Book Review: The Trial of Robert Mugabe by Chielo Zona Eze


Author: Chielo Zona Eze
Title: The Trial of Robert Mugabe
Publication Info: Okri Books Inc (2009)
ISBN: 0615278116

Summary/Review:

Nigerian author Chielo Zona Eze pulls no punches in this fictional account of the brutal Zimbabwean dictator Robert Mugabe.  Set in heaven, Mugabe is put before a jury of pan-African luminaries and victims of his oppression and terror come forth to tell his tales.  There stories vary from Zimbabweans forced to find work in South Africa where they are killed for being outsiders, women raped, tortured and killed in prison camps, and even a soldier who dies of AIDS from participating in these rapes and torture.  The testimonies are graphic and yet there are also acknowledgments of gratitude for Mugabe himself suffering imprisonment under the British and eventually liberating Zimbabwe from colonial rule.  The horror is all the greater that Mugabe recreates the terror he lived through on his subjects.

This book is a definite tribute to human rights and those who persevere in protecting them.  Authors Yvonne Vera and Dambudzo Marechera are specifically singled out but there are also more subtle allusions to Nervous Conditions by Tsitsi Dangarembga and Things Fall Apart by Chinua Achebe.  This novel is not going to cheer you up but it offers important insight into the state of the world.

Favorite Passages:

Guku is born of the spirit of ressentiment, in which case a person develops a gukunized personality.  The logic of a gukunized personality runs thus:  I am a victim, therefore I can’t be blamed for any wrong, therefore I am right.  A gukunized mindset finds nothing wrong in killing or harming other people because he already justifies this on the grounds of his having been harmed earlier. – p. 33.

Should I tell you that retribution, sir, is antithetical to civilization; that it has no place in civil society?  Should I tell you, sir, that the greatness of a leader is no measure on the degree of his anger toward other people, it is not based on what he hated and destroyed, but on what he has built?  It is based on how fare he has enhanced the lives of his people. – p. 150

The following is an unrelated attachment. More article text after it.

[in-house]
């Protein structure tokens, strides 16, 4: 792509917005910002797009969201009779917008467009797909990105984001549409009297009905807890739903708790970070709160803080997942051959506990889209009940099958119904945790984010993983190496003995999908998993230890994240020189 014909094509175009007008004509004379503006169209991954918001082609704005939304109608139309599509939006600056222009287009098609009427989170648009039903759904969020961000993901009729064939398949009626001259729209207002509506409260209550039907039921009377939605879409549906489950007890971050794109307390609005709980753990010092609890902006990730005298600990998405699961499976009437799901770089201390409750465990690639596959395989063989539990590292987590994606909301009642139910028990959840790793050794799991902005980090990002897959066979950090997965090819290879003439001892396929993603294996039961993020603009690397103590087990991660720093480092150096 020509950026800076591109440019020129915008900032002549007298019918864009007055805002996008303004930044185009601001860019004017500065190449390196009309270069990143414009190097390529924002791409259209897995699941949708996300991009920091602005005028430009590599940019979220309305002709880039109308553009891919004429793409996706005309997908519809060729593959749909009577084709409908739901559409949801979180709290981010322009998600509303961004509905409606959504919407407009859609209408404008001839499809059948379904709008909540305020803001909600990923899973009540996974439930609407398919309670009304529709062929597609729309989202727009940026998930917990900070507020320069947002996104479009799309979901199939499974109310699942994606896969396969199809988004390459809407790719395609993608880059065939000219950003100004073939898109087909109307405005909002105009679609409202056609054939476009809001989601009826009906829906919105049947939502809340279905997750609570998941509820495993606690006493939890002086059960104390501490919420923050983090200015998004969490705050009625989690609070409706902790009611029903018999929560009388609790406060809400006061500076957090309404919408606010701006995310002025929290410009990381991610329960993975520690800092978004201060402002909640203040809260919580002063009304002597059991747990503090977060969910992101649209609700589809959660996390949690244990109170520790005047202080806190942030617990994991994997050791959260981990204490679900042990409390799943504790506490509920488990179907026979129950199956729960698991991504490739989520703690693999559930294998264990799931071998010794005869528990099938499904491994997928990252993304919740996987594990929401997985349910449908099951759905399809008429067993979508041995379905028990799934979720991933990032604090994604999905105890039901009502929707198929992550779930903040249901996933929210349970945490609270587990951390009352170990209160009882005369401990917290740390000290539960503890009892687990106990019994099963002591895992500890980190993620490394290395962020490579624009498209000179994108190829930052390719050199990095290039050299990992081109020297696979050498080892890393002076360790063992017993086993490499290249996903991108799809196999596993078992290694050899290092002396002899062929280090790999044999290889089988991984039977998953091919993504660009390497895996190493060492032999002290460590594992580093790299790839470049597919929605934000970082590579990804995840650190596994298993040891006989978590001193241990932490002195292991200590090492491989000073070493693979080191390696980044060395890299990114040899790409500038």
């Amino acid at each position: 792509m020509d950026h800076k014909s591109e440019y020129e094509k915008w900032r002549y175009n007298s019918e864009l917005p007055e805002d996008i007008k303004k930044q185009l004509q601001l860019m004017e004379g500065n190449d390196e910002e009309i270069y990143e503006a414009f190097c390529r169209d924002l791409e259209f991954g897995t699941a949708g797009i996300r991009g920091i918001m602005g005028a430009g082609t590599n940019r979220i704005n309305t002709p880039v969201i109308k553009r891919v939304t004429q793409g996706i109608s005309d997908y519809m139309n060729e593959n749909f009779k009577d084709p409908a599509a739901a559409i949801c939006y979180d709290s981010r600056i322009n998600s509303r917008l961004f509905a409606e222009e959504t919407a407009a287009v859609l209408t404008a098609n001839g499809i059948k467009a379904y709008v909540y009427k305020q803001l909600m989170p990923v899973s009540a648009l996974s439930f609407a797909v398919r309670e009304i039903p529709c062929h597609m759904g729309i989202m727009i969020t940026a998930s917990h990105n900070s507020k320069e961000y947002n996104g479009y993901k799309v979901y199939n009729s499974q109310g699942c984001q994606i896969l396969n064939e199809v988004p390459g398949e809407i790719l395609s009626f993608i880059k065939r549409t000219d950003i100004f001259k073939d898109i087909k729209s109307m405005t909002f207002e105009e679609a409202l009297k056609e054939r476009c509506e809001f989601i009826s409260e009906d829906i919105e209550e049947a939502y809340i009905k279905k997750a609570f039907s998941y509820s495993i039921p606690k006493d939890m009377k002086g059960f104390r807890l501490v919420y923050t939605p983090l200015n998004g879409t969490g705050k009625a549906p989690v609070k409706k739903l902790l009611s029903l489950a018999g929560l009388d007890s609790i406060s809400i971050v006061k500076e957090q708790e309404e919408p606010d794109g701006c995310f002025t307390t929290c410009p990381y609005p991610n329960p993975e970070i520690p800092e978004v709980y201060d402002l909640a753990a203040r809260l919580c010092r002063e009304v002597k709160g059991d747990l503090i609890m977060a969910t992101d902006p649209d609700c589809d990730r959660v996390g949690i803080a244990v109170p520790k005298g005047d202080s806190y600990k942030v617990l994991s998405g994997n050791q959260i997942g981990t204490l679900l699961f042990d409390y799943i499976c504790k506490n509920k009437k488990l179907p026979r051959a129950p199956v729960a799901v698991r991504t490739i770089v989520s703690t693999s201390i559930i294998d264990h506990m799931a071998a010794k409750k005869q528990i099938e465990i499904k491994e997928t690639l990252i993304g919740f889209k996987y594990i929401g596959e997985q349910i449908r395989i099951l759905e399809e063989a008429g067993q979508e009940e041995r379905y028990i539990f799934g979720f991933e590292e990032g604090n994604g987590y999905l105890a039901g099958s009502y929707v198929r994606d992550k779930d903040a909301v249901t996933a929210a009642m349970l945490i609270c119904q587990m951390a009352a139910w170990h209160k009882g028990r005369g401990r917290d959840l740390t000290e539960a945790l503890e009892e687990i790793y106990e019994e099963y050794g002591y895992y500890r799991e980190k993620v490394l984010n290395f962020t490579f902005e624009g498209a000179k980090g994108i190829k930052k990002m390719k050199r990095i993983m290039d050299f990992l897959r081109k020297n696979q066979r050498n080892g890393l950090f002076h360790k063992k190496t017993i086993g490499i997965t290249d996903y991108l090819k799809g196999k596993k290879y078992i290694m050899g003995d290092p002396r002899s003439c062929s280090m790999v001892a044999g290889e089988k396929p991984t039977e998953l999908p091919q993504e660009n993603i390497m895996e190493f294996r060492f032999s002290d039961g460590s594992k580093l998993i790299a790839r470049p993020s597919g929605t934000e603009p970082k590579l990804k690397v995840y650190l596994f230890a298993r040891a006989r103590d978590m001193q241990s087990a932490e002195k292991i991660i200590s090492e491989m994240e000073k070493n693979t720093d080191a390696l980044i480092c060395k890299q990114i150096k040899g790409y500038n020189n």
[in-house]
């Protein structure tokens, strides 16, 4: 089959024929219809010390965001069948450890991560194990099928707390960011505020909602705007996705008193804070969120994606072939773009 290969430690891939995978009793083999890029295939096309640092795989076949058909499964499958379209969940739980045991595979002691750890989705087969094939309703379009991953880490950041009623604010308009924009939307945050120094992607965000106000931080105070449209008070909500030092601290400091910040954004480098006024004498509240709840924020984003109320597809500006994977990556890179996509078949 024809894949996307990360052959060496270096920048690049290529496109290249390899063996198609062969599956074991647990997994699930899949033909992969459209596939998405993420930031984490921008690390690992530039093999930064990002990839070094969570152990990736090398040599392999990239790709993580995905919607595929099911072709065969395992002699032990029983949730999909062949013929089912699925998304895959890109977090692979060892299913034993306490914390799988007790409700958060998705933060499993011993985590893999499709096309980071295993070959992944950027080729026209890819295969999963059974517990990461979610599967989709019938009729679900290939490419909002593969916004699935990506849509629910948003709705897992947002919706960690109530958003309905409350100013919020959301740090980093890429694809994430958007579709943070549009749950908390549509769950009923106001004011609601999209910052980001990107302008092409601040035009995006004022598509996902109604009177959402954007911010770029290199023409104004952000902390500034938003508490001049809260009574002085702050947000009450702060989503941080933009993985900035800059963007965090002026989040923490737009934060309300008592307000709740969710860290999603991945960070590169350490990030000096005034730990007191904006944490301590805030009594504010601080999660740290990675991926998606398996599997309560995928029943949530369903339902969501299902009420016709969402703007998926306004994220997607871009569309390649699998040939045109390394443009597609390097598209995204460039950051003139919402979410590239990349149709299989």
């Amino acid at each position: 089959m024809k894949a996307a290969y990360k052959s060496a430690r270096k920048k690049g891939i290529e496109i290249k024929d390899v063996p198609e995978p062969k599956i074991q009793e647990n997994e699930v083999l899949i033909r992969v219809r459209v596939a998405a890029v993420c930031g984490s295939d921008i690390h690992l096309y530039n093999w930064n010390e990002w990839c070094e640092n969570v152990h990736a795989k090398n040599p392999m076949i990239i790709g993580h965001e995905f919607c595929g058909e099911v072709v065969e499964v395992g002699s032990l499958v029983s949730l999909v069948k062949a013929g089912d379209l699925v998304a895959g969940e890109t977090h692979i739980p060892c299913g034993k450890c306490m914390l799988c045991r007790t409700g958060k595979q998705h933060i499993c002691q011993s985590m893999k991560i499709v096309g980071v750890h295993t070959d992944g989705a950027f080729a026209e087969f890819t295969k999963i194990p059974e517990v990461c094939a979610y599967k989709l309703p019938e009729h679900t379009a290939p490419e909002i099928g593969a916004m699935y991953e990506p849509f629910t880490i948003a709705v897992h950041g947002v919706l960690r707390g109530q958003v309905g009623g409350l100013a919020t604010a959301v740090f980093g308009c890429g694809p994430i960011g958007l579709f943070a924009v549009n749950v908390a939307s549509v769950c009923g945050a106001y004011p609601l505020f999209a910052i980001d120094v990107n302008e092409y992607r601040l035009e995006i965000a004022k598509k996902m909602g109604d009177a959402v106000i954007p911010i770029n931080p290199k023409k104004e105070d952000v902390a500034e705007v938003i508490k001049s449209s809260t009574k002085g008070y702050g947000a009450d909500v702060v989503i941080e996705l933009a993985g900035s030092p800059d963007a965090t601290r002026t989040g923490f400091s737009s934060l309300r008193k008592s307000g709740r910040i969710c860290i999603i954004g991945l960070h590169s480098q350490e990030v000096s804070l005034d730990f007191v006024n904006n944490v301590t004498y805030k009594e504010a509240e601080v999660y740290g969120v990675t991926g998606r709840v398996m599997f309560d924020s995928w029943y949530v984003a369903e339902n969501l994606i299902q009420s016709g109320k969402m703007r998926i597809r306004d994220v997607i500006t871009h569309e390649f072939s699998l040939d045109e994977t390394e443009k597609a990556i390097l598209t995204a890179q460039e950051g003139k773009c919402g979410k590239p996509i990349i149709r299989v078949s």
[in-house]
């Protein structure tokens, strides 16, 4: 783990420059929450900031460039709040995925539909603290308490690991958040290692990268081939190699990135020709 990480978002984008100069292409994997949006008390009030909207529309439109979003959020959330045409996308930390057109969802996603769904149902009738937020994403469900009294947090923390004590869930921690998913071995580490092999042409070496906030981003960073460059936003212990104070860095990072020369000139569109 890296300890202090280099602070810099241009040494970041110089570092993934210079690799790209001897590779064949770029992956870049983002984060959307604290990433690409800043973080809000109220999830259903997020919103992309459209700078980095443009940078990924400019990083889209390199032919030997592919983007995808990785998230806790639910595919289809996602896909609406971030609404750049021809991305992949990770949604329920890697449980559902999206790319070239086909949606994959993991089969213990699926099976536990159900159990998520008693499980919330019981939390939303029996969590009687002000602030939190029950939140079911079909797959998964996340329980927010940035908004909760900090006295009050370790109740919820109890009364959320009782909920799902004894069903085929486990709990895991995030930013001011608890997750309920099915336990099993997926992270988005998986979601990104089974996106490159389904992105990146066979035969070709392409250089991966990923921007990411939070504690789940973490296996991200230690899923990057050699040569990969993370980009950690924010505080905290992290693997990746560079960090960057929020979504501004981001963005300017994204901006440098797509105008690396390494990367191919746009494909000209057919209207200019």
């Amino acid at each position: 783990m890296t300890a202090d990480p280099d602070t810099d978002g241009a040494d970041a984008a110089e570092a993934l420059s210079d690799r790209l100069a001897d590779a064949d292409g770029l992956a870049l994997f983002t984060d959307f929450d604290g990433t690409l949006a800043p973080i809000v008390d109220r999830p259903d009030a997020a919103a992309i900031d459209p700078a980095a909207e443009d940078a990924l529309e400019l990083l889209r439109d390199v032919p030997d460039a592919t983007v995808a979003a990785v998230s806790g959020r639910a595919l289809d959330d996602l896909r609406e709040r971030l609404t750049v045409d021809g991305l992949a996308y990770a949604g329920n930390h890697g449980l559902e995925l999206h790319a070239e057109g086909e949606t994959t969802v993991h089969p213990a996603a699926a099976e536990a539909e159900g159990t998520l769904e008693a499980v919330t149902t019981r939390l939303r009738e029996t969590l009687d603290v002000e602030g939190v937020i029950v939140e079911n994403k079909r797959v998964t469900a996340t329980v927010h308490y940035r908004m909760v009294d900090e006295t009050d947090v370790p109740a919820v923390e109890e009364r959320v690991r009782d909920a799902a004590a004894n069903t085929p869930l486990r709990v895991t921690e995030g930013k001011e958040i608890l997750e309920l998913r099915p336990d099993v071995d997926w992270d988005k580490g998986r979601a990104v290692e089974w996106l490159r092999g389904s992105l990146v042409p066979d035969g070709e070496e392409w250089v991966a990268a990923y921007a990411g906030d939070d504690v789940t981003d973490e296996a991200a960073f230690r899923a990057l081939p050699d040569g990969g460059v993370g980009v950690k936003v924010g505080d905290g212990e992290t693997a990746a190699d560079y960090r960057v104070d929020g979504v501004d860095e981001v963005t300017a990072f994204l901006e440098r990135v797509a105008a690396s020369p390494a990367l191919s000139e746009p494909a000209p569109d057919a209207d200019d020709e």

Recommended books: Nervous Conditions by Tsitsi Dangarembga,  Things Fall Apart by Chinua Achebe, Snakepit by Moses Isegawa, The Stone Virgins by Yvonne Vera, and House of Hunger by Dambudzo Marechera.
Rating:

Book Review: Nervous Conditions by Tsitsi Dangarembga


Nervous Conditions (1989) by Tsitsi Dangarembga represents Zimbabwe for Around the World for a Good Book.  This book is the coming of age story of a girl named Tambu living in the 1960’s & 70’s under British Colonial rule in Rhodesia.  After her brother dies, Tambu is able to go away to a mission school and live with her wealthy, cosmopolitain uncle and his family.  This means sharing a room with her cousin Nyasha.

The girls form a friendship and share an outsider status.  Nyasha spent many years living in England with her parents and thus lost touch with the African ways.  Tambu is drawn to the lifestyle of her cousin’s family and the mission and increasingly disgusted with her own family’s backward ways.The novel contains a lot of the tropes of the coming-of-age story: rebellion, burgeoning sexuality, shame in one’s family, and seeking one’s own identity.  For much of the book it appears that Tambu is more of a spectator to Nyasha’s outlandish ways.  Later in the novel the narrative shifts to Tambu’s choices and family commitments.

There is also a layer of the novel that subtly shows the effects of colonialism with the castes in society where the more African people live near poverty and the more English live life more abundantly.  The most chillng passages are when Tambu describes the white people at the mission as near-deities, a status she seems to accept without question.Another strong element of the novel is the role of women in society.  In addition to Nyasha and Tambu there is Tambu’s highly-educated yet underemployed aunt, her mother, and other family members each of whom are expected to live according to certain rules set for women.

I didn’t find this to be the best-written or most-engaging novel, but it does subtly cover many issues without resorting to didactic means.

Nervous conditions : a novel / Tsitsi Dangarembga ; foreword by Kwame Anthony Appiah.
Publisher: Emeryville, Calif. : Seal Press, c2004.
ISBN: 1580051340 (pbk.)
Description: viii, 204 p. ; 21 cm.